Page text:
I’m quickly pummeled to pieces and lose one of my precious lives, yet manage to fare much better when I discover the block button. From here, it becomes easier to learn what combos can be used to break the guard of my foes and lock them into a devastating sequence of attacks. Scott Pilgrim doesn’t hesitate to overwhelm you with adversaries or stunlock you into a corner, so it’s vital to learn how to escape deadly situations as well as the moves that can best enemies in a few fell swoops.
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Each character has their own selection of moves and abilities that are earned by levelling up, acting as an incentive to replay stages for experience points. This is where Scott Pilgrim’s excessive grinding rears his ending, acting as an occasional frustration when you make it far in a level only to be beaten at the last hurdle, forced to replay it all over again.
I mained Ramona Flowers, who begins as a rather timid fighter who can spin her adorable bag around to smack multiple foes, or summon a giant cup of coffee to increase her movement and combat speed. After gaining a few levels, abilities such as a sliding kick and screen-spanning dodge become invaluable parts of my arsenal.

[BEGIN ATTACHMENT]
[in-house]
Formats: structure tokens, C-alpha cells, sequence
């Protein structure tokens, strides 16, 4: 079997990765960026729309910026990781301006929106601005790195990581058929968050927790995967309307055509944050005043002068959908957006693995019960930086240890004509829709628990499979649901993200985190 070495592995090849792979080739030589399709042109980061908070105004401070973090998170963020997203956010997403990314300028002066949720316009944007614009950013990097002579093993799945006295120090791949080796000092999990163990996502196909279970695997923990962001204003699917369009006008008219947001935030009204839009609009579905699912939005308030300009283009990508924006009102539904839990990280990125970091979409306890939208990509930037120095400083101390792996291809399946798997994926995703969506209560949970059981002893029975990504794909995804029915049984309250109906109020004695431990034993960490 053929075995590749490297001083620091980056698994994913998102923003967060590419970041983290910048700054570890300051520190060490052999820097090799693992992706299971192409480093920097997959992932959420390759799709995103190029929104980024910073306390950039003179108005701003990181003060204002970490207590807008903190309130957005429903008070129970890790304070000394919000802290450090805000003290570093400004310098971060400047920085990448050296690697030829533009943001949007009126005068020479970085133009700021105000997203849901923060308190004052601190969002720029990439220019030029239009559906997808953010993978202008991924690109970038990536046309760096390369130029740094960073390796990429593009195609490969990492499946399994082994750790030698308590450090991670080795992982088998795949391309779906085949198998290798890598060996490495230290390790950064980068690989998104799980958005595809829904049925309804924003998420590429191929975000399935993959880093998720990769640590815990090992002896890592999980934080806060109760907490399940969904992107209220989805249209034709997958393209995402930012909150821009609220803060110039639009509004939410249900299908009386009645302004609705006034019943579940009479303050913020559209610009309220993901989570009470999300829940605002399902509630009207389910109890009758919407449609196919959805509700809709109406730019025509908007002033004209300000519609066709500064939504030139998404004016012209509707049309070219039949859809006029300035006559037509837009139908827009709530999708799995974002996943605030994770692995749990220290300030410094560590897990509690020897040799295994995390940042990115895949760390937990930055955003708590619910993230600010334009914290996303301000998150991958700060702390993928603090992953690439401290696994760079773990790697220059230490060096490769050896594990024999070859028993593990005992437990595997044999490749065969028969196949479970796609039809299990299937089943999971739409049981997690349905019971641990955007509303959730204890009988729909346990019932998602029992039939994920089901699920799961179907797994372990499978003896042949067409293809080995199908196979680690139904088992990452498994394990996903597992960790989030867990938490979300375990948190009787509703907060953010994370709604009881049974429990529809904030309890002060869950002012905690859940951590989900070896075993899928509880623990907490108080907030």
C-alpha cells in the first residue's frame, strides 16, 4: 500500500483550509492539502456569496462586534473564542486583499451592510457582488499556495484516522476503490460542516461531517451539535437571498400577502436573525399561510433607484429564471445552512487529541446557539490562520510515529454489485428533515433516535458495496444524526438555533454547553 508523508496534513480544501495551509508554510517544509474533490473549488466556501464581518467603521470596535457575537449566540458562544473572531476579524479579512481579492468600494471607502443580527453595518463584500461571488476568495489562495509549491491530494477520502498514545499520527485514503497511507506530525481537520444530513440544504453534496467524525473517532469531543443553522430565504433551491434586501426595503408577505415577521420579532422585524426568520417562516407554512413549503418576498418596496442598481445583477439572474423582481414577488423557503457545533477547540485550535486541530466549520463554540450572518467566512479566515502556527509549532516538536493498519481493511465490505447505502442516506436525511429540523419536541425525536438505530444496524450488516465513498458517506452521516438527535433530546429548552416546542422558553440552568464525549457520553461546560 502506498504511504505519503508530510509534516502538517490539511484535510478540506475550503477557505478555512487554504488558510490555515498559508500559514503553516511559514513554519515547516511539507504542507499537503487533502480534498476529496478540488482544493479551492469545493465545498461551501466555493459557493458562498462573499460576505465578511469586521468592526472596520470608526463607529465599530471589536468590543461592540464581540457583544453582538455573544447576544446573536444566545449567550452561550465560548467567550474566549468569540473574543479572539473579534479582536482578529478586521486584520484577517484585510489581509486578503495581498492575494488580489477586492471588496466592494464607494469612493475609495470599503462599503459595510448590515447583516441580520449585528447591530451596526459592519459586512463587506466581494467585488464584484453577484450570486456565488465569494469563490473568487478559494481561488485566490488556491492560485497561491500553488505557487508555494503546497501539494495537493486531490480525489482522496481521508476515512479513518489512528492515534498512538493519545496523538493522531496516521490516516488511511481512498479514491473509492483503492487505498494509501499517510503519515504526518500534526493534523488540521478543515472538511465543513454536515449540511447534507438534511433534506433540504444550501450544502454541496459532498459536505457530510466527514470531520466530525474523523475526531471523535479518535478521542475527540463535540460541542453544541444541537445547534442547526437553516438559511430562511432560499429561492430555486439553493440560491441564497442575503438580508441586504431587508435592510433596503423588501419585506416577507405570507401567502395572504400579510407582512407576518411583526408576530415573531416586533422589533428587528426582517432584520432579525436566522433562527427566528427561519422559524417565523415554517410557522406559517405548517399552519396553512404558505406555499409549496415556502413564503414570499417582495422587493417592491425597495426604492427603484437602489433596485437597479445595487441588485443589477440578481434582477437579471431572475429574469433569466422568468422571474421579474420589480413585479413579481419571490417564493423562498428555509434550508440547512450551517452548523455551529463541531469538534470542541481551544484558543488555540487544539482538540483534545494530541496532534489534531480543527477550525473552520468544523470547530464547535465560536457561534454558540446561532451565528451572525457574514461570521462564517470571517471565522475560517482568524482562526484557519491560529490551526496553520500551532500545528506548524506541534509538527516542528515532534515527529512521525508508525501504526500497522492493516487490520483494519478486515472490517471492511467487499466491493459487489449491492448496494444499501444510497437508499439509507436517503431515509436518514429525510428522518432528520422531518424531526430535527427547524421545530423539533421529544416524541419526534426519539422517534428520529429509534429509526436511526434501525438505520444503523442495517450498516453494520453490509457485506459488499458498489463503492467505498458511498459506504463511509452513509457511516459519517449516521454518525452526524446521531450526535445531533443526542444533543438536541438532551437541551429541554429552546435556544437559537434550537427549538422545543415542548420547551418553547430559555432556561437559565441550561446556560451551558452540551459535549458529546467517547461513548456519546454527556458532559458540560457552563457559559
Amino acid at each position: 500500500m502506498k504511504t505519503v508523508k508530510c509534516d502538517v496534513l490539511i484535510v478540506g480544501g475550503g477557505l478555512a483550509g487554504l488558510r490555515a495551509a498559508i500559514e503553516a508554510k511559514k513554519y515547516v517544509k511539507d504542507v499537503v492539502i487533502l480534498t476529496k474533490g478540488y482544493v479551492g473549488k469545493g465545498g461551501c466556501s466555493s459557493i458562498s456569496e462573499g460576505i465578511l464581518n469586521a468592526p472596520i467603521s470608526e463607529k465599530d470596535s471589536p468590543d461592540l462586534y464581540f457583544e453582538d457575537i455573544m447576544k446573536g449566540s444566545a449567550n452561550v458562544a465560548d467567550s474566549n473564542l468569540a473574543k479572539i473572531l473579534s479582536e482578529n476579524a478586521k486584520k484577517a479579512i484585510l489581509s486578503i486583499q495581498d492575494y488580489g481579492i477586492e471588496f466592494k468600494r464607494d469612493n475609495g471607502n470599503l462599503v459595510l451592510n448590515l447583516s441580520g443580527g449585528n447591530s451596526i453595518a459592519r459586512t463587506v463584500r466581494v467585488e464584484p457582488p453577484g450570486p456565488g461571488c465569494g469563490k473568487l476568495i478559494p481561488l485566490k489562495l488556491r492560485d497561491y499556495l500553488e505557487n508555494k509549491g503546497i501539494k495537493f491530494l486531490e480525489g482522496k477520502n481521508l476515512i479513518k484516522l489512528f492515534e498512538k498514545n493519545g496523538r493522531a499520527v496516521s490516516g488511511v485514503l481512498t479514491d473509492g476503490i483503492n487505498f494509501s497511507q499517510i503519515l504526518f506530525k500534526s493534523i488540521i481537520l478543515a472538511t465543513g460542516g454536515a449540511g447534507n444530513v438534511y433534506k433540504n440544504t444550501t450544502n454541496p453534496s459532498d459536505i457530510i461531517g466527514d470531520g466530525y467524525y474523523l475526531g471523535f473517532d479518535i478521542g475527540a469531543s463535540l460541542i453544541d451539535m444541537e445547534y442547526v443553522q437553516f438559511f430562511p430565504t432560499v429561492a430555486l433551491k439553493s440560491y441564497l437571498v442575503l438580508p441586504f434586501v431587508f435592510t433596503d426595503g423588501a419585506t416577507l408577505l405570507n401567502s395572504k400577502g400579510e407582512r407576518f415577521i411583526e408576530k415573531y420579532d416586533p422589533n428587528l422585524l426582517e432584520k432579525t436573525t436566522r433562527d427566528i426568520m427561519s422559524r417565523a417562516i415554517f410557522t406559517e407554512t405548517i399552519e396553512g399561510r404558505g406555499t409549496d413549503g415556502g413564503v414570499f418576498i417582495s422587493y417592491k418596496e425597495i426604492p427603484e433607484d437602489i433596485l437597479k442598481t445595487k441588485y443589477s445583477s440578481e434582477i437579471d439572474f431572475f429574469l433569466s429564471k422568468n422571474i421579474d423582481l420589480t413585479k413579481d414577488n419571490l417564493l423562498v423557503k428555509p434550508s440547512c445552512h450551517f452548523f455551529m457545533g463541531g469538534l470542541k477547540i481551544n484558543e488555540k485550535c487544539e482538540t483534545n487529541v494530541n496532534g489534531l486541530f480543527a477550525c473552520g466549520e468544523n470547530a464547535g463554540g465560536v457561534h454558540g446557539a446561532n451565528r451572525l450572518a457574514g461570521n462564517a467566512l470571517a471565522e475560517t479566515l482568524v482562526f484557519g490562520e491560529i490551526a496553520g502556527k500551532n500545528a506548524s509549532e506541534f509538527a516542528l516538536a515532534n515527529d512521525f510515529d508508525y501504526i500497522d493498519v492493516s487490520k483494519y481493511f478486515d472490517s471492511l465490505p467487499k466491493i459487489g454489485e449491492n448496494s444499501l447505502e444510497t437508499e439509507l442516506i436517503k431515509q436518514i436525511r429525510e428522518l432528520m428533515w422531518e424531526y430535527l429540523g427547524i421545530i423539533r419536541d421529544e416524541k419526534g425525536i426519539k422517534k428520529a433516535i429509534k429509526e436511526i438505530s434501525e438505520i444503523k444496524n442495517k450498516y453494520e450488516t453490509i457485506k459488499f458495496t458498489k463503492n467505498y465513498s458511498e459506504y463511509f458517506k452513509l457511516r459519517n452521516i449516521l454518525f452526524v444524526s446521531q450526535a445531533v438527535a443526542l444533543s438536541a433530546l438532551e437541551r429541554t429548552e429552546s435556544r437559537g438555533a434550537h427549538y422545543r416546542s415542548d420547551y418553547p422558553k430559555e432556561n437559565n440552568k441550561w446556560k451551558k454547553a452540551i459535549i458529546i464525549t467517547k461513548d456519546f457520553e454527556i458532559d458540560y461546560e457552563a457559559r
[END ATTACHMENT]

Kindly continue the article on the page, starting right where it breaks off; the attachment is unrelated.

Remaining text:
All of the other character operate in a similar way, growing in nuance with each passing level. Like the classic brawlers that inspired it, Scott Pilgrim is best played with a couple of friends by your side while marching through each stage. This would allow you to progress together, comparing movesets and combining them to wipe out baddies with ease.
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Boss battles are the highlight of each level, often acting as screen-filling behemoths that dominate the entire frame. You’ll need to move aside to dodge their attacks, often deploying random objects in the environment as projectiles to knock them off balance before diving in for a flurry of attacks. Showdowns such as this often feel built for multiple players, since on your lonesome it’s very easy to become overwhelmed.
Complete Edition comes with all downloadable content packs alongside additional modes such as Boss Rush, Survival Horror and Battle Royal. This feels like a comprehensive package, and beat-’em-up fans who don’t mind the flawed repetition will adore what’s on offer. With a few small caveats, I felt the same, with my nostalgia for the property pulling me through the rough spots.
Should you buy Scott Pilgrim vs The World: The Game – Complete Edition
Fans of classic brawlers really can’t go wrong with Scott Pilgrim vs The World: The Game – Complete Edition. It’s gorgeous, satisfying to play and has a positively banging soundtrack from rock/pop band Anamanaguchi that stands the test of time wonderfully. Some might bemoan its lack of visual or mechanical enhancements after 10 long years, but I feel the purity of this package is for the better in the end.